The unit returned to Britain for the first time in half a century on January 1, 1972, reformed at RAF Kinloss in the Airborne Early Warning (AEW) role, flying Shackleton AEW.2s, before making the short move to Lossiemouth two years later. More than a decade later they were still flying Shackletons with delays on the introduction of the replacement Nimrod AEW 3s, a delay that was extended into the 1990s with the Nimrod project cancelled.

No 8 Squadron were eventually handed Boeing E-3D Sentrys in 1991, moving back south of the border to Waddington, the modified Boeing 707 requiring a crew of around 18 to operate, the plane distinguished by its distinctive rotating radar dome (rotodome) above the fuselage. Work on the British E3-D variant included the addition of a refuelling probe next to the existing air-to-air, AAR, receptacle, and the insertion of wingtip electronic support measures, ESM, pods.

The last RAF E-3D Sentry Aircraft landing back at is home base at RAF Waddington in Lincolnshire after its final Operational Tour on 4 August 2021

(The last RAF E-3D Sentry Aircraft landing back at is home base at RAF Waddington in Lincolnshire after its final Operational Tour on 4 August 2021- 📸 MOD)

The crucial work of No.8 Squadron and their E3-Ds was required in the Balkans, in what was formerly known as Yugoslavia, flying out of bases in Hungary and Italy, with the unit also called into action over Iraq in the 2000s and Afghanistan in 2010. In 2011, Operation Ellamy also required VIII’s services – the Libyan civil war that brought to an end Colonel Gaddafi’s tyrannical rule over the country.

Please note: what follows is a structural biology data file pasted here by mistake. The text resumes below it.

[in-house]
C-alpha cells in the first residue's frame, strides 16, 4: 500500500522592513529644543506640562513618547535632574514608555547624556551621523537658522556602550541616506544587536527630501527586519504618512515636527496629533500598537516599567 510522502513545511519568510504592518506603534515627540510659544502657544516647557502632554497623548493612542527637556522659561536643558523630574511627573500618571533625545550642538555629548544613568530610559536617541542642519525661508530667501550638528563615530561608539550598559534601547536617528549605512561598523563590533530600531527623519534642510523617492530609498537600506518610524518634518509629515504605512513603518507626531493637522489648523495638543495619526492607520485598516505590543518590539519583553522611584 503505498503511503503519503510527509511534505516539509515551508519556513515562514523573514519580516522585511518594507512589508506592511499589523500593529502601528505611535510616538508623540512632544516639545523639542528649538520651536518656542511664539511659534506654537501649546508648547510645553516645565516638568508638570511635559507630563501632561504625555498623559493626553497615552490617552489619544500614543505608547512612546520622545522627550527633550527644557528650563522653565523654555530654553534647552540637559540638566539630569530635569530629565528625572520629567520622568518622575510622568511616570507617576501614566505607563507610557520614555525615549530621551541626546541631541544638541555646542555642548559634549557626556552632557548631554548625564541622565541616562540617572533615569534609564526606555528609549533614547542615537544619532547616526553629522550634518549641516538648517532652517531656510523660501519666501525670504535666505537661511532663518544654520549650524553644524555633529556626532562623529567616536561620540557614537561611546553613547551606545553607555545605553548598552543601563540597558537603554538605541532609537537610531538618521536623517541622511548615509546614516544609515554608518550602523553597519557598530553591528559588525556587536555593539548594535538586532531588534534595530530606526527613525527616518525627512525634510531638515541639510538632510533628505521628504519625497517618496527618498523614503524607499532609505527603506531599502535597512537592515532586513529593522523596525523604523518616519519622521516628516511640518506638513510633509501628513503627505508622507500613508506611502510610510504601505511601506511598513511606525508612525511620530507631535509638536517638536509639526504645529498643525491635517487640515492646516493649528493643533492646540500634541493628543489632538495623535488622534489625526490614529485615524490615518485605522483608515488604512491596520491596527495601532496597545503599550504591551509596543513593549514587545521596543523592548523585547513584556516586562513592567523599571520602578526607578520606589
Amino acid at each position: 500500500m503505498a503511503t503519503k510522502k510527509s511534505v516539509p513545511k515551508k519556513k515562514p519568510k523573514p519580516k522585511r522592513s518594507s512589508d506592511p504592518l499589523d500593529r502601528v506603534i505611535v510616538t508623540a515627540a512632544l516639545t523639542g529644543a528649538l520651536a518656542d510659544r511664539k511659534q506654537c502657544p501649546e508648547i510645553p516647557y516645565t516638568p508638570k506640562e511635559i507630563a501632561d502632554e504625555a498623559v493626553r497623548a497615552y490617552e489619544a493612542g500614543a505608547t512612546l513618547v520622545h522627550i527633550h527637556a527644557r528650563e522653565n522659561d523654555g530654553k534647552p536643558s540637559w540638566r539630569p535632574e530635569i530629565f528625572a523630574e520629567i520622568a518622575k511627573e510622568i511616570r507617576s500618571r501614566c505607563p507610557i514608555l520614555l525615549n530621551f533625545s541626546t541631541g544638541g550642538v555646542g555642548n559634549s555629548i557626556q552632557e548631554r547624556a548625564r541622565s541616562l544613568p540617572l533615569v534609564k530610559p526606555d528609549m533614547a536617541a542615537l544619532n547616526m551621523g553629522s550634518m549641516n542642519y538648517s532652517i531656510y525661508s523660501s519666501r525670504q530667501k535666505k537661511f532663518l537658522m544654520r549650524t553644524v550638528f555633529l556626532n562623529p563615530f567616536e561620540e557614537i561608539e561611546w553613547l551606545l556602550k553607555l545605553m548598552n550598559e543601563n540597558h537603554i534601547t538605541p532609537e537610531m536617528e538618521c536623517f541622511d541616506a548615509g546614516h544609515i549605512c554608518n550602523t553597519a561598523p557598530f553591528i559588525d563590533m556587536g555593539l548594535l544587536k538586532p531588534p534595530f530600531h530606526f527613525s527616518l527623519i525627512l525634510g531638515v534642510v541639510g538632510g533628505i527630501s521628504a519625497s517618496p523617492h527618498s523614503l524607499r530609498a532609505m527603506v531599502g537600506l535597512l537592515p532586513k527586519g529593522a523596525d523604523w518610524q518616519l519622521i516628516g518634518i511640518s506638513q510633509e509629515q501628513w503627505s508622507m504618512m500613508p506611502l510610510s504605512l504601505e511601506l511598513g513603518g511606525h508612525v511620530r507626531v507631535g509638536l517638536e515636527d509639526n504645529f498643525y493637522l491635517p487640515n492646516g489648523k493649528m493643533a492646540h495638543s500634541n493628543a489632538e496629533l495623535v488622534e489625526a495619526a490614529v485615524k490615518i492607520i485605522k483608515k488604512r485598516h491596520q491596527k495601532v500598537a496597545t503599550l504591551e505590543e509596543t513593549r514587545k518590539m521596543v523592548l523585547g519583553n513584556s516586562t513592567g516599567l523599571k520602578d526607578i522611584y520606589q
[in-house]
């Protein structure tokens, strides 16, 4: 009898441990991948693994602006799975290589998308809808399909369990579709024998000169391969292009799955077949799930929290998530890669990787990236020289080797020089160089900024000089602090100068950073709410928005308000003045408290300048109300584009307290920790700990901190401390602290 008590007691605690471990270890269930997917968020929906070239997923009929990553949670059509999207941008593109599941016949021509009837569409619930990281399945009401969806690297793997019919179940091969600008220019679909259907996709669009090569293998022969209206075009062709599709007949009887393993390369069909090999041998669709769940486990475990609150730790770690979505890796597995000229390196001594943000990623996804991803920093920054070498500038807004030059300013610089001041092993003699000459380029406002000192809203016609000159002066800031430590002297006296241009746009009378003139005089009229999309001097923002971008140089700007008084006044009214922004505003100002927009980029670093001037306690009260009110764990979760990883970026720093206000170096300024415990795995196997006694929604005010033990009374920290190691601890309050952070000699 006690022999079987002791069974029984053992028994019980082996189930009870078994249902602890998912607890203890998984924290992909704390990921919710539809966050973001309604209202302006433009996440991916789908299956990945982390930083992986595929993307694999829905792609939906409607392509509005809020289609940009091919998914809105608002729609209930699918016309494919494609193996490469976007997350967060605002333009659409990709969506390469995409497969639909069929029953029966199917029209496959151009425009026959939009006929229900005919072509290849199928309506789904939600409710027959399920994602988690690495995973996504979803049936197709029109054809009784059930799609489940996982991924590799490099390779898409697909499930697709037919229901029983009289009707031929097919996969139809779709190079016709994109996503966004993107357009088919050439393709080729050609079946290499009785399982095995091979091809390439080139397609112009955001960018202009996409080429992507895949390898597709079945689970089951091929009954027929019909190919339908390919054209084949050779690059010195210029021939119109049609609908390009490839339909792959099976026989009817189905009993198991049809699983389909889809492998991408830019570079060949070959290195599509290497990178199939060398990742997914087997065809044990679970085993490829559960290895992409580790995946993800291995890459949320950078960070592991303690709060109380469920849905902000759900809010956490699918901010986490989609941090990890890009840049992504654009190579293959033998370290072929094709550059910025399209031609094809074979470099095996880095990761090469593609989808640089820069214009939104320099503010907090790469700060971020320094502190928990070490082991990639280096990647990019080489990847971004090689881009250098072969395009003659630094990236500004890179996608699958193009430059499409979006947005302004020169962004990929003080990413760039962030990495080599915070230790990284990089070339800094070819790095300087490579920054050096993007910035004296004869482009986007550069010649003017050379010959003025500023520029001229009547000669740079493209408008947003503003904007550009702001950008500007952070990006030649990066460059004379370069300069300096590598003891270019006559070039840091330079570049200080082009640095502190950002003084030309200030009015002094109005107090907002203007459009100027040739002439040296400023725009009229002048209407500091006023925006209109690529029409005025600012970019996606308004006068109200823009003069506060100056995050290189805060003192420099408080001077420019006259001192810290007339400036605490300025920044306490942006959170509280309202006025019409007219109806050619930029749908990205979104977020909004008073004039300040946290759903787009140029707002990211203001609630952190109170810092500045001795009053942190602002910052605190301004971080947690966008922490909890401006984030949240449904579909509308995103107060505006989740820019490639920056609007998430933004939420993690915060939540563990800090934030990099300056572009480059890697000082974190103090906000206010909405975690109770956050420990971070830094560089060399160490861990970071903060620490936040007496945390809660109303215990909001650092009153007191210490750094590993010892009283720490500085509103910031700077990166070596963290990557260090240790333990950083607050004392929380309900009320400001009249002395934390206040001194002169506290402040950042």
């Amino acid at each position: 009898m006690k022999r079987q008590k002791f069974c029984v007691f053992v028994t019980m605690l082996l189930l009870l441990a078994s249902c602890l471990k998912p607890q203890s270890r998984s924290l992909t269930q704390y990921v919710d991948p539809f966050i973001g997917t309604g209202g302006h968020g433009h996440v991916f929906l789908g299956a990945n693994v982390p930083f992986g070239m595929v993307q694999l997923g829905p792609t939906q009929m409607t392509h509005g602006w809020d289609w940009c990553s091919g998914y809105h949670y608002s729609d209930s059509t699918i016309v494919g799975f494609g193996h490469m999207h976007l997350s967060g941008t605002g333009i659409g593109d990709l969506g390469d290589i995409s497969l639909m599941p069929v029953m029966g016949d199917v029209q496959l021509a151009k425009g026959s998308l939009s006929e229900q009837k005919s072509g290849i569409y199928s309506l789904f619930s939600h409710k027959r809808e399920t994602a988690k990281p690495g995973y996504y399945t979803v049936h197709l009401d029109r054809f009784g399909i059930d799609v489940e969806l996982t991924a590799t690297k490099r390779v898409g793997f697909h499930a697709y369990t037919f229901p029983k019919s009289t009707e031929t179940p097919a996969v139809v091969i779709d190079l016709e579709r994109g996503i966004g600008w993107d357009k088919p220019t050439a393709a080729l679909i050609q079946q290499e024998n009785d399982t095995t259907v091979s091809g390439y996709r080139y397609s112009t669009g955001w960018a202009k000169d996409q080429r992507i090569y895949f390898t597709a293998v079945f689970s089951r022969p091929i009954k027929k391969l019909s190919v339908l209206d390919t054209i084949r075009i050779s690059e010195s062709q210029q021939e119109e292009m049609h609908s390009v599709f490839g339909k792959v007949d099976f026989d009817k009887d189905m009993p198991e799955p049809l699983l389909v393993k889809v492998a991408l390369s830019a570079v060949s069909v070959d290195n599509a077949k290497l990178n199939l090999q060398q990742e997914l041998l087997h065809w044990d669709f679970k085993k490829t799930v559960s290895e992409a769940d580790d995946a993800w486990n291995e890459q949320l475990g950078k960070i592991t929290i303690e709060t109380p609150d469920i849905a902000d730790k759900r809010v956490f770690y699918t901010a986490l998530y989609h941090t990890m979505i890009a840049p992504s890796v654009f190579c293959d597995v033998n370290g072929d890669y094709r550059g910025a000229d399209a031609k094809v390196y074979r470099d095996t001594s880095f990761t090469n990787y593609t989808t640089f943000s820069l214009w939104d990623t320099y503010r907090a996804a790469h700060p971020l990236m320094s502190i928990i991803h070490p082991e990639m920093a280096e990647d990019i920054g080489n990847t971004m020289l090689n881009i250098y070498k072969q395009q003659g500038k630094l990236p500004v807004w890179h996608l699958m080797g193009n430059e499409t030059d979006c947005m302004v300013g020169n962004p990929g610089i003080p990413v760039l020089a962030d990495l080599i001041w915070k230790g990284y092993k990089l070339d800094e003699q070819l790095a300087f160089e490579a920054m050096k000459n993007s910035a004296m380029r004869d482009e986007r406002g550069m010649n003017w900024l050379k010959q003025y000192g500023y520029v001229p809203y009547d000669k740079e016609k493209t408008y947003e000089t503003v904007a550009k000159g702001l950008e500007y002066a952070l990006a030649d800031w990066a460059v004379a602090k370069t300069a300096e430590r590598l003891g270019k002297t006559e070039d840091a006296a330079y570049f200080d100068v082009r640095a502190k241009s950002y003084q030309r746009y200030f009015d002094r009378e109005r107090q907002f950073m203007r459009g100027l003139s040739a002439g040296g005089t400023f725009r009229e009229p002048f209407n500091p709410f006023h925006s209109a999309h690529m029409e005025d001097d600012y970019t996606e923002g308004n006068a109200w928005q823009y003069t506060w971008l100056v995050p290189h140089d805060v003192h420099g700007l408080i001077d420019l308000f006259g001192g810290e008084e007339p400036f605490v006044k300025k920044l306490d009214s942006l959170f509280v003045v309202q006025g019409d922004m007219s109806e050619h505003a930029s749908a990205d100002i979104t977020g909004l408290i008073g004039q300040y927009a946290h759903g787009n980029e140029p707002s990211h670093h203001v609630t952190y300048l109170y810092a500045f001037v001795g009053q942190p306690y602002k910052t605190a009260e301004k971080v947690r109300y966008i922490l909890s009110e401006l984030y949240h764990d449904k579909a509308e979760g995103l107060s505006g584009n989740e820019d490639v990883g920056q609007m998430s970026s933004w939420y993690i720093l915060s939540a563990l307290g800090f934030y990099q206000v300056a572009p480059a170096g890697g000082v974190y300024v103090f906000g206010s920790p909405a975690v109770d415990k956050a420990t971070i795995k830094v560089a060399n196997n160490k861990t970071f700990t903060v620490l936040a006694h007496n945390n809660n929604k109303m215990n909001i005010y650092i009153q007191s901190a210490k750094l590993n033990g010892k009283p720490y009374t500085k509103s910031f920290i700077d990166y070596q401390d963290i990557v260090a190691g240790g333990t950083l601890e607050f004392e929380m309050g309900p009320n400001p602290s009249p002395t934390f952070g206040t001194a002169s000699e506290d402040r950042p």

In 2015, No. 8 were deployed to RAF Akrotiri in Cyprus to participate in Operation Shader against ISIS forces in Syria and Iraq, and more recently they flew in support of Operation Fortis, the deployment of HMS Queen Elizabeth and the Carrier Strike Group.

In August 2021, the E-3D flew its final operational sortie over Iraq, with an announcement earlier this year that three E-3Ds had been sold to Chile, two to fly and one to be used for spares, the aircraft replacing their EB-707 Condors.

The replacement Wedgetails will bear some resemblance to their predecessor, the rotodome replaced by a fin in the new aircraft, and the Boeing 707 airframe switching to a 737 airliner.

E-7 Wedgetail

(E-7 Wedgetail in RAF Colours - 📸 MOD)

The initial plan was to equip the RAF with five of the aircraft, that number trimmed to a three-strong force following a defence review. The Defence Command Paper, entitled Defence in a Competitive Age, was released in March 2021, a year before Vladimir Putin decided to invade Ukraine.

The document stated: “We will retire the E 3D Sentry in 2021, as part of the transition to the more modern and more capable fleet of three E 7A Wedgetail in 2023. The E 7A will transform our UK Airborne Early Warning and Control capability and the UK’s contribution to NATO. The nine P 8A Poseidon maritime patrol aircraft will help to secure our seas.”

For the period between the retirement of the E-3Ds and the launch of the RAF’s first Wedgetail, ISTAR (intelligence, surveillance, target acquisition and reconnaissance) requirements will be covered by other RAF aircraft and forces from Britain’s NATO allies. No. 8’s operations with the Wedgetail are planned to run until at least 2042.

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1 comment

  • Will the E-7s have character names of The Magic Roundabout like earlier Shackleton AEW2s ???

    James Stewart